EUSTAR collaborators: Marco Matucci-Cerinic and Silvia Bellando Randone, University of Florence, Italy; Veronika Jaeger and Bettina Bannert, Department of Rheumatology, University Hospital Basel, Basel, Switzerland; Fabio Cacciapaglia, Rheumatology Unit-DiMIMP School of Medicine, University of Bari, Italy; Suzana Jordan, Rucsandra Dobrota and Mike Becker, Department of Rheumatology, University Hospital Zürich, Switzerland; Radim Becvarare and Michal Tomčík, 1st Medical School, Charles University, Prague, Czech Republic; Ewa Gindzienska-Sieskiewicz and Katarzyna Karaszewska, Department of Rheumatology and Internal Diseases, Medical University of Bialystok, Poland; Maurizio Cutolo, Carmen Pizzorni, Sabrina Paolino, Alberto Sulli, Barbara Ruaro and Elisa Alessandri, University of Genova, Italy; Veronica Giacco and Rosaria Irace, Rheumatology Section, Department of Precision Medicine, University of Campania L. Vanvitelli, Naples, Italy; Claudia Kedor, Vincent Casteleyn, Julia Hilger and Jakob Hoeppner, Department of Rheumatology, Charité University Hospital, Berlin, Germany; Simona Rednic, Iulia Szabo and Ana Petcu, University of Medicine and Pharmacy, ’iuliu Hatieganu’ Cluj, Cluj-napoca, Romania; Frantz Camelia and Carole Desbas, Rheumatology, University Cochin Hospital, Paris, France; P Vlachoyiannopoulos, Department of Pathophysiology Medical School, National University of Athens, Athens, Greece; C Montecucco, Roberto Caporali and Lorenzo Cavagna, iRCCs Policlinico s Matteo, Pavia, Italy; Jiri Stork, Department of Dermatology, the First Faculty of Medicine, Charles University, Prague, Czech Republic; Murat Inanc, Division of Rheumatology, Department of Internal Medicine, Istanbul Medical Faculty, Istanbul, Turkey; Patricia e Carreira and Beatriz E Joven, Hospital 12 de Octubre, Madrid, Spain; Srdan Novak and Felina Anic, KBC Rijeka, Croatia; lászló Czirják, Cecilia Varju and Tunde Minier, University of Pécs, Hungary; Carlo Chizzolini and Daniela Allai, University Hospital Geneva, Switzerland; Eugene J Kucharz, Anna Kotulska, Magdalena Kopec-Medrek and Malgorzata Widuchowska, Medical University of Silesia, Katowice, Poland; Andrea Doria, Rheumatology Unit, Department of Medicine, Padova University Hospital, Padova, Italy; Alenka Sipek Dolnicar, Department of Rheumatology, University Medical Center Ljublijana, Slovenia; Bernard Coleiro, ’Stella Maris’, Balzan, Malta; Armando Gabrielli, Lucia Manfredi, Devis Benfaremo and Alessia Ferrarini, Istituto Di Clinica Medica Generale, Ematologia Ed Immunologia Clinica, Università Politecnica Delle Marche Polo Didattico, University of Ancona, Italy; Dominique Farge Bancel, Adrian Hij and Pauline Lansiaux, Hôpital Saint-Louis, Paris, France; Maria Grazia Lazzaroni, Spedali Civili di Brescia, Servizio di Reumatologia Allergologia e Immunologia Clinica, Brescia, Italy; Roger Hesselstrand, Dirk Wuttge and Kristofer Andréasson, Lund University Hospital, Sweden; Duska Martinovic, Ivona Bozic, Mislav Radic, Clinical Hospital of Split, Croatia; Alexandra Balbir-Gurman and Yolanda Braun-Moscovici, B. Shine Rheumatology Institute, Rambam Health Care Campus, Haifa, Israel; Andrea Lo Monaco and Federica Furini, Department of Clinical and Experimental Medicine, Rheumatology Unit, University of Ferrara, Italy; Nicolas Hunzelmann and Pia Moinzadeh, Universitätshautklinik Köln, Germany; Raffaele Pellerito, Ospedale Mauriziano, Torino, Italy; Dr Cristian Caimm and Eugenia Bertoldo, Reumatologia-Medicina Interna Università degli Studi di Verona, Italy; Dr Jadranka Morovic-Vergle and Ivana Melanie Culo, Division of Clinical Immunology and Rheumatology, Department of Internal Medicine, Dubrava University Hospital, Zagreb, Croatia; Christopher Denton, Royal Free And University College London Medical School, London, UK; Nemanja Damjanov, Institute Of Rheumatology Belgrade, Serbia and Montenegro; Jörg Henes and Ann-Christian Pecher, Medizinische Universitätsklinik Abt. Ii, Tübingen, Germany; Vera Ortiz Santamaria, Rheumatology Granollers General Hospital, Barcelona, Spain; Stefan Heitmann, Medeleine Codagnone and Johannes Pflugfelder, Marienhospital Stuttgart, Germany; Dorota Krasowska and Malgorzata Michalska-Jakubus, Department of Dermatology, Venereology and Pediatric Dermatology, Medical University of Lublin, Poland; Paul Hasler and Samuel Kretzschmar, Kantonsspital Aarau, Rheumaklinik und Institut für Physikalische Medizin und Rehabilitation Kantonsspital Aarau, Switzerland; Michaela Kohm, Klinikum der Johann Wolfgang Goethe Universität Medizinische Klinik III, Frankfurt am Main, Germany; Ivan Foeldvari Matthias Seidel and Nicola Helmus, Medizinische Universitäts-Poliklinik, Bonn, Germany; Gianluigi Bajocchi, Arcispedale Santa Maria Nuova Dipartimento Area Medica I, U.O. di Reumatologia, Reggio Emilia, Italy; Dr Maria João Salvador and José Antonio Pereira Da Silva, Da Universidade, Coimbra, Portugal; Bojana Stamenkovic and Aleksandra Stankovic, Institute For Prevention, Treatment and Rehabilitation Rheumatic and Cardiovascular Disease niska Banja, Serbia and Montenegro; Carlo Francesco Selmi, Maria De Santis and Angela Ceribelli, University of Milan, Italy; Mohammed Tikly, Chris Hani Baragwanath Hospital and University of the Witwatersrand, Johannesburg, South Africa; Lidia P Ananieva, Ludmila Garzanova, Olga Koneva and Maya Starovoytova, Vanasonova Institute of Rheumatology, Moscow, Russia; Ariane Herrick, Hope/Hospital University of Manchester, Rheumatic Diseases Centre, Clinical Sciences Building, Scott Lane, Salford, UK; Ulf Müller-ladner, Kerckhoff Clinic Bad nauheim, Germany; Francesco Puppo, Simone Negrini and Giuseppe Murdaca, Università di Genova, Italy; Merete Engelhart, University Hospital of Gentofte, Hellerup, Denmark; Gabriela Szücs and Szilvia Szamosi, University of Debrecen, Hungary; Carlos de la Puente, Cristina Sobrino Grande and Maria Jesus Garcia Villanueva, Hospital Ramon Y Cajal, Madrid, Spain; Øyvind Midtvedt and Anna-Maria Hoffmann-Vold, Rikshospitalet University Hospital, Oslo, Norway; Eric Hachulla, David Launay and Vincent Sobanski, Hôpital Claude Huriez, lille, France; Massimiliano Vasile and Katia Stefantoni, ’sapienza’ Università di Roma, Italy; Ruxandra Maria ionescu, Daniela Opris and Laura Groseanu, St. Maria Hospital, Carol Davila University of Medicine and Pharmacy, Bucharest, Romania; Ami Sha and Adrianne Woods, Johns Hopkins School of Medicine, Baltimore, USA; Ana Maria Gheorghiu and Mihai Bojinca, Ion Cantacuzino Clinical Hospital, Bucharest, Romania; Cord sunderkötter and Jan Ehrchen, University of Münster, Germany; Francesca Ingegnoli, Istituto Gaetano Pini, University of Milano, Italy; luc Mouthon, Bertrand Dunogue, Benjamin Chaigne and Paul Legendre, Hôpital Cochin, Paris, France; Vanessa Smith, University of Ghent, Belgium; Francesco Paolo Cantatore, Ada Corrado, U.O. Reumatologia-Università degli studi di Foggia, Ospedale ’Col. D’avanzo’, Foggia, Italy; Susanne Ullman, University Hospital of Copenhagen, Denmark; Carlos Alberto von Mühlen Rheuma Clinic, Porto Alegre, Brazil; Maria Rosa Pozzi, Ospedale san Gerardo, Monza, Italy; Kilian Eyerich and Felix Lauffer, TU Munich, Germany; Piotr Wiland, Magdalena szmyrka-Kaczmarek, Renata sokolik, Ewa Morgiel and Marta Madej, Wroclaw University of Medicine, Poland; Marie Vanthuyne and Houssiau Frédéric, Université Catholique de Louvain Bruxelles, Belgium; Juan Jose Alegre-sancho, Hospital Universitario Dr Peset, Valencia, Spain; Martin Aringer and Claudia Günther, University Medical Center, Carl Gustav Carus, Technical University of Dresden, Germany; Rene Westhovens and Jan lenaerts, University Hospital Leuven, Skeletal Biology and Engineering Research Center, Leuven, Belgium; Branimir Anic, Marko Baresic and Miroslav Mayer, University Hospital Center Zagreb, Crotia; Maria Üprus and Kati Otsa, East-Tallin Central Hospital, Tallin, Estonia; Sule Yavuz, University of Marmara, Altunizade, Istanbul, Turkey; Brigitte Granel, Hôpital Nord de Marseille, France; Carolina de souza Müller, Sebastião Cezar Radominski and Valderílio Feijó Azevedo, Hospital de Clinicas da Universidade Federal do Parana, Curitiba, Brazil; Fabian Mendoza and Joanna Busquets, Thomas Jefferson Scleroderma Center, Philadelphia, USA; Svetlana Agachi, Sergei Popa, Svetlana Agachi, Liliana Groppa, Lealea Chiaburu and Eugen Russu, Republican Clinical Hospital, Chisinau, Republic of Moldova; Thierry Zenone, Unit of Internal Medicine, Valence, France; Margarita Pileckyte, Kaunas University of Medicine Hospital Kaunas, Lithuania; Simon Stebbings, Sarah Jordan, Dunedin school of Medicine, New Zealand; Alessandro Mathieu, II Chair of Rheumatology, University of Cagliari-Policlinico Universitario, Cagliari, Italy; lisa Stamp, University of Otago, Christchurch, New Zealand; Kamal Solanki, Cherumi Silva, Joanne Schollum and Helen Barns-Graham, Waikato University Hospital, Hamilton, New Zealand; Douglas Veale, St. Vincent’s University Hospital, Dublin, Ireland; Esthela Loyo, Carmen Tineo Glenny Paulino, Hospital Regional Universitario Jose Ma Cabral y Baez, Clinica Corominas, Santiago, Dominican Republic; Sergio Toloza, Hospital San Juan Batista, Catamarca, Argentina; Mengtao Li, Peking Union Medical College Hospital (West Campus), Beijing, China; Antonietta Gigante, Sapienza Università di Roma, Università la sapienza, Policlinico Umberto i, Roma, Italy; Fahrettin Oksel and Figen Yargucu, Ege University, Bornova, Izmir, Turkey; Cristina-Mihaela Tanaseanu, Monica Popescu, Alina Dumitrascu and Isabela Tiglea, Clinical Emergency Hospital, St. Pantelimon, Bucharest, Romania; Rosario Foti, Elisa Visalli, Alessia Benenati and Giorgio Amato, a.O.U. Policlinico Vittorio emanuele la U.O. Di Reumatologia, a.O.U. Policlinico V.e. Catania Centro di Riferimento Regionale Malattie Rare Reumatologiche, Catania, Italy; Codrina Ancuta and Rodica Chirieac, GRT Popa Center for Biomedical Research, European Center for Translational Research, University of Medicine and Pharmacy, Rehabilitation Hospital, Iasi, Romania; Peter Villiger, Sabine Adler and Johannes Fröhlich, University of Bern, Switzerland; Cristiane Kayser and Andrade Luis Eduardo C, Universidade Federal de São Paulo, Brazil; Dr Nihal Fathi, Safa Alii, Marrow Ahmed, Samar Hasaneen and Eman El Hakeem, Rheumatology Department Assiut University Hospital, Egypt; Jorge Juan Gonzalez Martin, Hospital Universitario Sanchinarro, Madrid, Spain; Patrick Carpentier and Bernard Imbert, Centre Hospitalier Universitaire de Grenoble, France; Camille Francès and Patricia Senet, Hôpital Tenon, Paris, France; Jean Sibilia, Emmanuel Chatelus, Jacques Eric Gottenberg and Hélène Chifflot, University Hospital of strasbourg, Hôpital de Hautepierre, strasbourg, France; Ira litinsky, Tel Aviv Sourasky Medical Center, Israel; Jean Luc Senécal, Martial Koenig, France Joval and Grodzicky Tamara, University of Montréal, Canada; Francesco Del Galdo, Giuseppina Abignano and Sookhoe Eng, University of Leeds, Chapel Allerton Hospital, Leeds, UK; Goda Seskute, Irena Butrimiene, Rita Rugiene and Diana Karpec, State Research Institute for Innovative Medicine, Vilnius University, Lithuania; Lesley Ann Saketkoo, Melanie Pascal and Joseph Alasky, Tulane/University Medical Center, Scleroderma and Sarcoidosis Patient Care and Research Center, New Orleans, Louisiana, USA; Eduardo Kerzberg, Osteoarticular Diseases and Osteoporosis Centre, Pharmacology and Clinical Pharmacological Research Centre, School of Medicine, University of Buenos Aires, Ramos Mejía Hospital, Buenos Aires, Argentina; Washington Bianchi, Breno Valdetaro Bianchi, Dante Valdetaro Bianchi and Yeda Barcellos, Department of Rheumatology-Santa Casa da Misericórdia do Rio de Janeiro, Brasil; Ivan Castellví and Milena Millan, Hospital de la Santa Creu i Sant Pau, Barcelona, Spain; Jasminka Milas-Ahic, Roberta Visevic Clinical Hospital Center Osijek, Croatia; Massimiliano limonta, USSD Reumatologia, Ospedali Riuniti di Bergamo, Italy; Doron Rimar, Itzhak Rosner and Gleb Slobodin, Rheumatology Unit Bnai Zion Medical Center, Haifa, Israel; Maura Couto Unidade de Reumatologia de Viseu, Portugal; François Spertini, Camillo Ribi and Guillaume Buss, Department of Rheumatology, Clinical Immunology and Allergy, Lausanne, Switzerland; Antonella Marcoccia, Francesco Bondanini, Aldo Ciani and Sandro Pertini, Hospital Roma, Italy; Sarah Kahl, Universitätsklinikum Schleswig-Holstein, Bad Bramstedt, Germany; Ivien M Hsu, Clinical Research Center, Robert Wood Johnson Medical School, New Brunswick, USA; Thierry Martin, Vincent Poindron and Kilifa Meghit, Nouvel Hôpital Civil, Strasbourg, France; Sergey Moiseev and Pavel Novikov, Clinic of Nephrology, Internal and Occupational Diseases, Moscow, Russia; Lorinda Chung, Kathleen Kolstad and Marianna Stark, Stanford University, School of Medicine, California, USA; Tim Schmeiser, Astrid Tiele, Krankenhaus St. Josef, Wuppertal-elberfeld, Germany; Dominik Majewski Poznan, University of Medical Sciences, Poland; Zbigniew Zdrojewski, Smolenska Zaneta and Karol Wierzba, University Clinical Centre, Medical University of Gdansk. Dębinki 7, Gdansk, Poland; Julia Martínez-Barrio, Francisco Javier López-Longo, Department of Rheumatology, Gregorio Marañón Univeristy Hospital Madrid, Spain; Dinesh Khanna, Elena Schiopu and April Marquardt, University of Michigan Scleroderma Program, Academic Offices, USA; Vera Bernardino, Maria Francisca Moraes-Fontes and Ana Catarina Rodrigues, Unidade de Doencas Autoimunes-Hospital Curry Cabral, Centro Hospitalar lisboa Central, Lisbon, Portugal; Gabriela Riemekasten, Sabine Sommerlatte, Sebastian Jendreck and Sabrina Arnold, Universitätsklinik lübeck, Germany; Lelita Santo, Manuel Gomes and Catarina Canha, Serviço de Medicina Interna, Centro Hospitalar e Universitário de Coimbra, Portugal; Yair Levy, Meir Medical Centre, Kfar-saba, Israel; Elena Rezus, Anca Cardoneanu, Alexandra Maria Burlui, University of Medicine and Pharmacy 'GR.T.Popa’ iasi, Rehabilitation Hospital, Iasi, Romania; Dr Omer Nuri Pamuk, Rakya University Medical Faculty, Department of Internal Medicine, Division of Rheumatology, Edirne, Turkey; Dr Daniel Brito de Araujo Universidade Federal de Pelotas, Brazil; Piercarlo Sarzi Puttini, Rossella Talotta and Sara Bongiovanni, University Hospital Luigi Sacco, Milan, Italy; Marek Brzosko, Beata Trzcinska-Butkiewicz and Marcin Milchert, University in Szczecin, Poland; Hadi Poormoghim, Elham Andalib and Simin Almasi, Firoozgar Hospital Tehran, Iran; Marta Maman and Priscilla Marcaida Fernando Melo, Department of Rheumatology, Buenos Aires, Argentina; Ina Kötter and Martin Krusche, Asklepios Clinic Altona, Medical Department 4, Rheumatology, Immunology, Nephrology, Hamburg, Germany; Giovanna Cuomo, Fiammetta Danzo and Francesco Masini, UOC Medicina Interna, Università della Campania, Napoli, Italy; Francis Gaches, Martin Michaud and Florian Cartos, Hôpital Joseph Ducuing Toulouse, France; Laura Belloli, Cinzia Casu, Ospedale Niguarda, Milano, Italy; Petros Sfikakis and Maria Tektonidou, Athens University Medical School, Greece; Juliana Markus and Roberto Ranza, Universidade Federal de Uberlândia, Brazil; Daniel Furst and Gary R Feldman, Arthritis Association of Southern California, Los Angeles, USA; Ana-Maria Ramazan, Emel Nurmambet, Amalia Miroto and Cristina Suta, Lulia Andronache Constanta City, Romania; Tom WJ Huizinga, Jeska de Vries-Bouwstra and H U Scherer, Department of Rheumatology, Leiden University Medical Center, The Netherlands; Marie-Elise Truchetet, Rheumatology Department, Bordeaux, France; Patrick Jego and A Lescoat, Service de Médecine Interne Hôpital Sud, Rennes, France; Lorenzo Dagna, Giacomo De Luca and Corrado Campochiaro, Unit of Immunology, Rheumatology, Allergy and Rare Diseases (UnIRAR), San Raffaele Hospital, Milan, Italy; J M van Laar, Julia Spierings, Evelien Ton and Tim Radstake, University Medical Center, Utrecht, The Netherlands; Lidia Rudnicka, Malgorzata Olszewska and Anna Stochmal, Department of Dermatology, Medical University of Warsaw, Poland; Susana Oliveira, Joana Caetano and Marta Amaral, Systemic Immunomediated Diseases Unit, Department of Medicine IV, Fernando Fonseca Hospital Amadora, Portugal; Fabiola Atzeni and Donatella Sangari, Francesca Marino Rheumatology Unit, University of Messina, Italy; Masataka Kuwana and Yuichiro Shirai, Nippon Medical School Hospital Sendagi, Tokyo, Japan; Arsene Mekinian, Sebastien Riviere Internal Medicine Saint Antoine, Paris, France.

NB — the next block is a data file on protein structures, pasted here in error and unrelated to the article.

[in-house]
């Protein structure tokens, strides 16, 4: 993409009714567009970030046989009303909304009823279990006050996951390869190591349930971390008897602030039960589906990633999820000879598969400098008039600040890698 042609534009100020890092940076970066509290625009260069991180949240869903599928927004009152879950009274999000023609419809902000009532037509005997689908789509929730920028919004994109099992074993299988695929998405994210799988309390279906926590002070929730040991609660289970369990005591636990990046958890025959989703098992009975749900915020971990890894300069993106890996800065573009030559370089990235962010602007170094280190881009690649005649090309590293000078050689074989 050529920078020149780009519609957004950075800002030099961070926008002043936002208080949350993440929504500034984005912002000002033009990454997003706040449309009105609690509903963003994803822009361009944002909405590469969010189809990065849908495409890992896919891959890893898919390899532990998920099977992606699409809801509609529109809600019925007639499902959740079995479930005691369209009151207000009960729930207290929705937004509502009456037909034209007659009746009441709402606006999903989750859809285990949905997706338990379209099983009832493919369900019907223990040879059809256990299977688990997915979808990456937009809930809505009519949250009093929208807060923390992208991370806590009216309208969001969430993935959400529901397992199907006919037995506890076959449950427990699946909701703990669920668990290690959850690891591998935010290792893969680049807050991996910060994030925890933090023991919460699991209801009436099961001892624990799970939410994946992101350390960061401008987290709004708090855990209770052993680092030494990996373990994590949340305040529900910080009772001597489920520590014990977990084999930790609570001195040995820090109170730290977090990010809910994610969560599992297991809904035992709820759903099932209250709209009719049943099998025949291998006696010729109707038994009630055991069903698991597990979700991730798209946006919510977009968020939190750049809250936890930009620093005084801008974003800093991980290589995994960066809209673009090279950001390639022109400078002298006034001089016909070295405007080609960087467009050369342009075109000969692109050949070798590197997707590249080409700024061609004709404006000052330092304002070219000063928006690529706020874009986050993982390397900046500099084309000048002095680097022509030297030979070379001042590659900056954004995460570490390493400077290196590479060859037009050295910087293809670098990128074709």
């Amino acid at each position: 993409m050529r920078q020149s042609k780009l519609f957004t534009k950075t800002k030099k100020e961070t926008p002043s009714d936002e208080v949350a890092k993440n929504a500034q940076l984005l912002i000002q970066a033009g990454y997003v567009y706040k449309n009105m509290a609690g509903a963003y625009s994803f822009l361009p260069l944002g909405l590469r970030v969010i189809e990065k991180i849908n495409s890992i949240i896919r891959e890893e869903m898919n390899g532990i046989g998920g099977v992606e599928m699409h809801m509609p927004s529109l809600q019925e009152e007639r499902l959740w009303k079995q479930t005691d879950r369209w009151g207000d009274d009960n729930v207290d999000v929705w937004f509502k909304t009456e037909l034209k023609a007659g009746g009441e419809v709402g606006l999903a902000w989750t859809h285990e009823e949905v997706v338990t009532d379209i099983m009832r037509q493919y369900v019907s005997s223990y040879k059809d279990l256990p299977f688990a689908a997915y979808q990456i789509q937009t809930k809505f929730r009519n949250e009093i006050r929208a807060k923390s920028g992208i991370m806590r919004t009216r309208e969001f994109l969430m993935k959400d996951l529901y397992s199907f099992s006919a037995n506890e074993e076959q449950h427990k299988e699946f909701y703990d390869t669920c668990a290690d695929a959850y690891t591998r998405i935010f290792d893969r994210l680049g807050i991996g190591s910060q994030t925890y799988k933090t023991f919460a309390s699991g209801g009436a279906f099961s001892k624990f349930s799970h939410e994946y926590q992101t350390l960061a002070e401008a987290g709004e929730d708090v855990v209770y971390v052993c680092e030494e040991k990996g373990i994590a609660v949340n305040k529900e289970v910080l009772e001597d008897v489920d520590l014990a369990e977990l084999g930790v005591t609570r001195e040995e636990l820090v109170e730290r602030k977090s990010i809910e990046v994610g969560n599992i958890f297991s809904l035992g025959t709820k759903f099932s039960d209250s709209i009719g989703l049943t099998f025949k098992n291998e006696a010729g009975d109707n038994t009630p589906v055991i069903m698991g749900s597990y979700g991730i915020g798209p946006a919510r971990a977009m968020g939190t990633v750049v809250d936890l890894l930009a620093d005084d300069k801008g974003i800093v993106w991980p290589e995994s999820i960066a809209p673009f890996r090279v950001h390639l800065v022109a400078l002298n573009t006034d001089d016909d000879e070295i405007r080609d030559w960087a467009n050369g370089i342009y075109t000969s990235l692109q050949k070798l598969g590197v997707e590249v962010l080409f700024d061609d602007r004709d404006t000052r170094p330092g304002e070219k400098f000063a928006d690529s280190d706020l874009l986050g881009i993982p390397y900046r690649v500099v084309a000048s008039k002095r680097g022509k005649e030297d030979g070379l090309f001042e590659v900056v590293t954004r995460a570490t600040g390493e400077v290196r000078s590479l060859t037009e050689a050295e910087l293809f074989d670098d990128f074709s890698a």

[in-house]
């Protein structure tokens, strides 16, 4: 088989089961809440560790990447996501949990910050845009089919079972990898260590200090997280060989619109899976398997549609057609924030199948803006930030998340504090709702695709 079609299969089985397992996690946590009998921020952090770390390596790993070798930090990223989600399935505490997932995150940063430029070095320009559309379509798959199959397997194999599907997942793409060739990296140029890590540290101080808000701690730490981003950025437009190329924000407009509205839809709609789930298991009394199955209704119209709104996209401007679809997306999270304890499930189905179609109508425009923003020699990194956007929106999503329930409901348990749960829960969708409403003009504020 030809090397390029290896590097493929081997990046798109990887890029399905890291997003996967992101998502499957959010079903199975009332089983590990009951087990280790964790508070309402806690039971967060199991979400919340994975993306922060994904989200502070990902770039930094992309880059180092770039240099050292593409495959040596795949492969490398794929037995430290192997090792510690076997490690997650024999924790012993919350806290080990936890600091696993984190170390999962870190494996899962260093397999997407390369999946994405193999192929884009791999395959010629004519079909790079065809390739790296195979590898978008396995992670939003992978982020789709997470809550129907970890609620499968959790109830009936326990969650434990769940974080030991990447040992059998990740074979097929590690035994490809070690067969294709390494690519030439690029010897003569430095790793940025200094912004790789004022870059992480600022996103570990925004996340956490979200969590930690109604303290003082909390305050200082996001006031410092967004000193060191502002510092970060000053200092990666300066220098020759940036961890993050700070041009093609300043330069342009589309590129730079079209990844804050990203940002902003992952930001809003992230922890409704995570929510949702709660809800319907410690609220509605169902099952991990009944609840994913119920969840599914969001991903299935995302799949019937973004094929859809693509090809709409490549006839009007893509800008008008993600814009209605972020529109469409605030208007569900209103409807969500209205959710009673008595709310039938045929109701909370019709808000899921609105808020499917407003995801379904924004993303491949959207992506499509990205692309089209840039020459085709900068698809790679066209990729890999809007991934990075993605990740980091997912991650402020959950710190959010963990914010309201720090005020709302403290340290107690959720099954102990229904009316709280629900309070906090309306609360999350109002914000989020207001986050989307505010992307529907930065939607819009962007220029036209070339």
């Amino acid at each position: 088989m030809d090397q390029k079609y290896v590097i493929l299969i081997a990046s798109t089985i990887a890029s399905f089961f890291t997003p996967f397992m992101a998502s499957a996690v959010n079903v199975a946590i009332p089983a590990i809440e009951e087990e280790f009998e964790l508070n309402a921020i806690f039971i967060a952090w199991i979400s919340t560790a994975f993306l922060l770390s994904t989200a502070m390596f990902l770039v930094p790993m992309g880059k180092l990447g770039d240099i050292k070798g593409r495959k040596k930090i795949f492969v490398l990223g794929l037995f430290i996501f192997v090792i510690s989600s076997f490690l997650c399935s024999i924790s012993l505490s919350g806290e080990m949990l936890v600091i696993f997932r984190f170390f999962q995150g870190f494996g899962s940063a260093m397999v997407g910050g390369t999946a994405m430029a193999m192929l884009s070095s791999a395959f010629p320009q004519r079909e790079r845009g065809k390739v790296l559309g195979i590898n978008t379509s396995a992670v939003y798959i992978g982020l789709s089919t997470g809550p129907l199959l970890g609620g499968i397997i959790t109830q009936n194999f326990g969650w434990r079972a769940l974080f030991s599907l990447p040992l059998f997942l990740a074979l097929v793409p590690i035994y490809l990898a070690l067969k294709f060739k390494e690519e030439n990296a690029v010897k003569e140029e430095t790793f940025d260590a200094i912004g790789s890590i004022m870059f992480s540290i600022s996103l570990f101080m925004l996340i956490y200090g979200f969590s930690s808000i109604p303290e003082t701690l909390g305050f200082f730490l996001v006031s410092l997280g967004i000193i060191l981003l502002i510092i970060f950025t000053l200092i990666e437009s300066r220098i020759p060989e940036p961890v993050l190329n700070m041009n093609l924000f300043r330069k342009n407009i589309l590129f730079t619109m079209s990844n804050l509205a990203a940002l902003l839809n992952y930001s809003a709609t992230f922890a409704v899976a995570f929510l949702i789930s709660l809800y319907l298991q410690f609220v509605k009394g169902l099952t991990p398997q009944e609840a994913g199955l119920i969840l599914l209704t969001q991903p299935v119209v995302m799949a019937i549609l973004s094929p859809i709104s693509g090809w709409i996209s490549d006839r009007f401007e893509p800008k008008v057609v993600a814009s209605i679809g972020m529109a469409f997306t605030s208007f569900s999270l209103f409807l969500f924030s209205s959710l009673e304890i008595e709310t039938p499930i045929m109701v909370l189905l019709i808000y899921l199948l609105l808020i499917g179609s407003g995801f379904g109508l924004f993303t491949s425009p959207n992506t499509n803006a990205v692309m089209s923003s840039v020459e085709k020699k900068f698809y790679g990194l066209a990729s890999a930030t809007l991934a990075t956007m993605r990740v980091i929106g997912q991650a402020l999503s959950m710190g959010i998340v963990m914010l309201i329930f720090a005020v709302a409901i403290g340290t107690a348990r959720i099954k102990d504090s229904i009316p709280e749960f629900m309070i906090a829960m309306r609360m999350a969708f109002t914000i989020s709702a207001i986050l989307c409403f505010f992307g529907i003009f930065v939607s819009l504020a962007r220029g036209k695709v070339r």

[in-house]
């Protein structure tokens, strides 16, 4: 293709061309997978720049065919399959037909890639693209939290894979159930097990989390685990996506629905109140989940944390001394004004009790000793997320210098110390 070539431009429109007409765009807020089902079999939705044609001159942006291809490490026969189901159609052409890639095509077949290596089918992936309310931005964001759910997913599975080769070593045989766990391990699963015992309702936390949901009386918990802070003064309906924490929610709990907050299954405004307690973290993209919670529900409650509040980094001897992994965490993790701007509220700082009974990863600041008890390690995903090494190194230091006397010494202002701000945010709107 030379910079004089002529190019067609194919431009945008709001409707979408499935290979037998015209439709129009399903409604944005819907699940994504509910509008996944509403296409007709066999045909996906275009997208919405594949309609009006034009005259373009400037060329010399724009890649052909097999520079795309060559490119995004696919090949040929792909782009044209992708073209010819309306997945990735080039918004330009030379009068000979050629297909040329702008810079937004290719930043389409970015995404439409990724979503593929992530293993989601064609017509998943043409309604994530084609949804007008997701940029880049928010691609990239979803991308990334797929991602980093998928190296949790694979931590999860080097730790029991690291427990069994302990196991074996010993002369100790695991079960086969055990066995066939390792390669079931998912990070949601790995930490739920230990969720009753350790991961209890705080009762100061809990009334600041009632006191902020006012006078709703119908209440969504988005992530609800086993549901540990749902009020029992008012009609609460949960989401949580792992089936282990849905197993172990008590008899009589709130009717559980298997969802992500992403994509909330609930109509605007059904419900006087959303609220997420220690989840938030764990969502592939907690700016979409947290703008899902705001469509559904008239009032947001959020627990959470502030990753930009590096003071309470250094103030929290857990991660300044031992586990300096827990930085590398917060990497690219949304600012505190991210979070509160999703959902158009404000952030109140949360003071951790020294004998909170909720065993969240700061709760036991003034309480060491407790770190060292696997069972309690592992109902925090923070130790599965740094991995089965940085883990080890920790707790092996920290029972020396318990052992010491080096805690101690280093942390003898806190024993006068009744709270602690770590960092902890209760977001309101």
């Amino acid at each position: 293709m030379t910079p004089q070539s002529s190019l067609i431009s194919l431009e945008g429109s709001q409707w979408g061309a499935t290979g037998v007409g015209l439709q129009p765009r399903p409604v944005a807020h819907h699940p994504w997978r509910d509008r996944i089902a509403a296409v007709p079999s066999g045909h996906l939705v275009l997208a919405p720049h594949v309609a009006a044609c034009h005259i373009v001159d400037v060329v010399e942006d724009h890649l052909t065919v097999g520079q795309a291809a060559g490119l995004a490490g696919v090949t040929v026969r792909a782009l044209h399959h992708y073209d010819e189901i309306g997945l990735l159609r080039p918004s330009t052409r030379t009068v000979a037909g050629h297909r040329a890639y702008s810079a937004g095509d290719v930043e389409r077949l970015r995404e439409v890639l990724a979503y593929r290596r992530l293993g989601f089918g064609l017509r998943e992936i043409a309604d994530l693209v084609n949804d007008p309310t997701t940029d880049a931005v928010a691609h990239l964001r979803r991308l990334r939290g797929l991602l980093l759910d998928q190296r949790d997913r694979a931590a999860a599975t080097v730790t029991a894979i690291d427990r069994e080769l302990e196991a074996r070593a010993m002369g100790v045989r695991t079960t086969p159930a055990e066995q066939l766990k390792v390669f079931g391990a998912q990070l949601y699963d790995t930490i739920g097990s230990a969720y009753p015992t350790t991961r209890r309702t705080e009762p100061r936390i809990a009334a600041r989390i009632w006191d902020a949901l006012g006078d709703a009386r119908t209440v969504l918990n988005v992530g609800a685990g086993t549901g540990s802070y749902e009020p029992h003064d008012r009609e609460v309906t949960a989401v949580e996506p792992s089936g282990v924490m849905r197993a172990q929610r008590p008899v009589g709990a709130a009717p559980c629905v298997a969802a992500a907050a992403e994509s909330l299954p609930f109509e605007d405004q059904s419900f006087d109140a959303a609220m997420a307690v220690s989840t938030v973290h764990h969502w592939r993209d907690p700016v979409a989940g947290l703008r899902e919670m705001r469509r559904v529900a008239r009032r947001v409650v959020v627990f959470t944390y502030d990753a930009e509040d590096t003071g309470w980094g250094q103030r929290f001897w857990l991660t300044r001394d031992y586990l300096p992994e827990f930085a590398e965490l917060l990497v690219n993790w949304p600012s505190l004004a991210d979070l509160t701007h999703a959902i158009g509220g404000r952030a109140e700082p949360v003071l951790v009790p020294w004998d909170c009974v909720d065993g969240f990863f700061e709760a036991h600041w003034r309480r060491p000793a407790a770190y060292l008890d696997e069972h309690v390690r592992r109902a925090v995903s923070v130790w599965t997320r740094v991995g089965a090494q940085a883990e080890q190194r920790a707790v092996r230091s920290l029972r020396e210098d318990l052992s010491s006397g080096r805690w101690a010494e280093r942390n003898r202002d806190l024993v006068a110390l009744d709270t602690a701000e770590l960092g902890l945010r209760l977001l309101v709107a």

Handling editor Josef S Smolen
Contributors GV contributed to the study conception and design, acquisition of data, analysis and design of the study. SF and GV contributed to the data interpretation and analysis. All authors contributed to the acquisition of data; drafting and revising the manuscript and have critically reviewed and approved the final submitted version to be published.
Funding This study was funded by European Scleroderma Trials and Research group (EUSTAR).
Competing interests None declared.
Patient consent for publication Not required.
Ethics approval All contributing EUSTAR centres have obtained approval from their respective local ethics committee for including patients’ data in the EUSTAR database and written informed consent was obtained in those centres, where required by the ethics committee.
Provenance and peer review Not commissioned; externally peer reviewed.